Abyss (Nintendo DS) Review

By Az Elias 30.09.2012

Review for Abyss on Nintendo DS

EnjoyUp Games continues its high support of the Nintendo DSiWare download service with another simple little game available at a budget price. Abyss sank its way onto the DSi and 3DS online stores this month, and Cubed3 has tackled its depths to give readers the verdict.

Gravity-based games have proven to be an extremely popular choice mechanic, from way back in the day as with oldies such as Jetpac, Thrust and Asteroids, right up to the present with Gravitron 2, Super Stardust HD and Geometry Wars. Most of these are space shooters, but EnjoyUp's latest take is a little maze-like game called Abyss, which aims to keep things very simple.

There is a small back story to set the proceedings, with the game set far in the future -- the year 3024, in fact. The remaining contingent of the human race is on the brink of dying out, and so the ASAN has created a nifty robot named Nep2no to search the depths of the sea to fish out new energy sources. One such source is found, which is dubbed "Gaia," and the ultimate goal is for the player to snuff this life-saving energy out in each level.

In keeping with the theme of EnjoyUp's titles lately, Abyss is a game that anybody will be able to pick up and play due to its very straightforward controls. As the Cyclops-like mini robot that is Nep2no, players guide it around by pressing any of the A, B, X or Y buttons to accelerate, whilst changing direction with the left and right directions of the D-pad or the L and R shoulder buttons. Nep2no cannot be allowed to touch any of the walls and surrounding environment; in doing so, the robot will explode upon impact and present the player with a 'Game Over.' With gravity affecting the gameplay, not accelerating will force Nep2no to drop and crash into the floor, so it is imperative to keep it off the surface at all times.

Screenshot for Abyss on Nintendo DS

Therefore, the goal is simple: traverse the underworld mazes, collecting glowing orbs of Gaia along the way, and find the level exit. The twist is that a circle of light surrounding Nep2no gradually gets smaller the longer the player takes to find the next piece of Gaia. Picking Gaia up restores the light to its full size and grants a wider area of sight. Strangely, though, it's actually not all that difficult to still see the level in the dimmed down areas, rendering the dying light slightly pointless. If it was completely black in the parts of the stage which didn't light up, that would have made things a bit harder.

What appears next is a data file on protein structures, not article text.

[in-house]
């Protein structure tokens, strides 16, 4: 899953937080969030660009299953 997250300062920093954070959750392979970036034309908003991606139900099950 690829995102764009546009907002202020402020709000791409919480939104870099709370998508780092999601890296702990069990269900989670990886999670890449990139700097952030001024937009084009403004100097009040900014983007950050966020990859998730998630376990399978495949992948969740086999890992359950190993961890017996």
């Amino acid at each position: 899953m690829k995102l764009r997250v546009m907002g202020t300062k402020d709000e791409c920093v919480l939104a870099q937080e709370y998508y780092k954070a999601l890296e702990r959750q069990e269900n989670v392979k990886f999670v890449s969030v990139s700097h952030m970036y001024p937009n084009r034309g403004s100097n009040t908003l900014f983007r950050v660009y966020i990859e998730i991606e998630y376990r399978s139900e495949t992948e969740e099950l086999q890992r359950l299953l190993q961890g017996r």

Each stage gets gradually more difficult, with mines and moving blocks to dodge in the later areas, but experienced video gamers shouldn't have too much of a problem getting through Abyss. There will be some frustrating moments in one or two of the stages, but it certainly isn't the most difficult game around. Sadly, there are only 12 levels to conquer, meaning this title is over very quickly, with each stage lasting a couple of minutes. A speed run mode is unlocked after the twelfth stage, giving players the chance to run through the whole game without dying, and leader boards for each level are also included, but they really aren't enough to keep players going back for more. The plus points are that it is incredibly easy to pick up and play because of its great control set up, and of course the budget price means it's not a complete rip off. It's just a shame that Abyss is over so quickly and there isn't a lot to come back for.

Screenshot for Abyss on Nintendo DS

Cubed3 Rating

Rated 5 out of 10


Abyss is a tidy mini game with responsive controls and an easy to pick up and play formula, but it's just far too short and lacks any replay value. It's the budget price tag that saves it from being less than an average game, though. For any parents out there that might be after a game that is simple enough for children to play and keep them occupied for a little while, Abyss would be ideal, especially given the cost. However, for anyone else, that couple of quid is probably best saved for something else.









C3 Score

Rated $score out of 10  5/10

Reader Score

Rated $score out of 10  5/10 (1 Votes)

European release date Out now   North America release date Out now   Japan release date None   Australian release date Out now   


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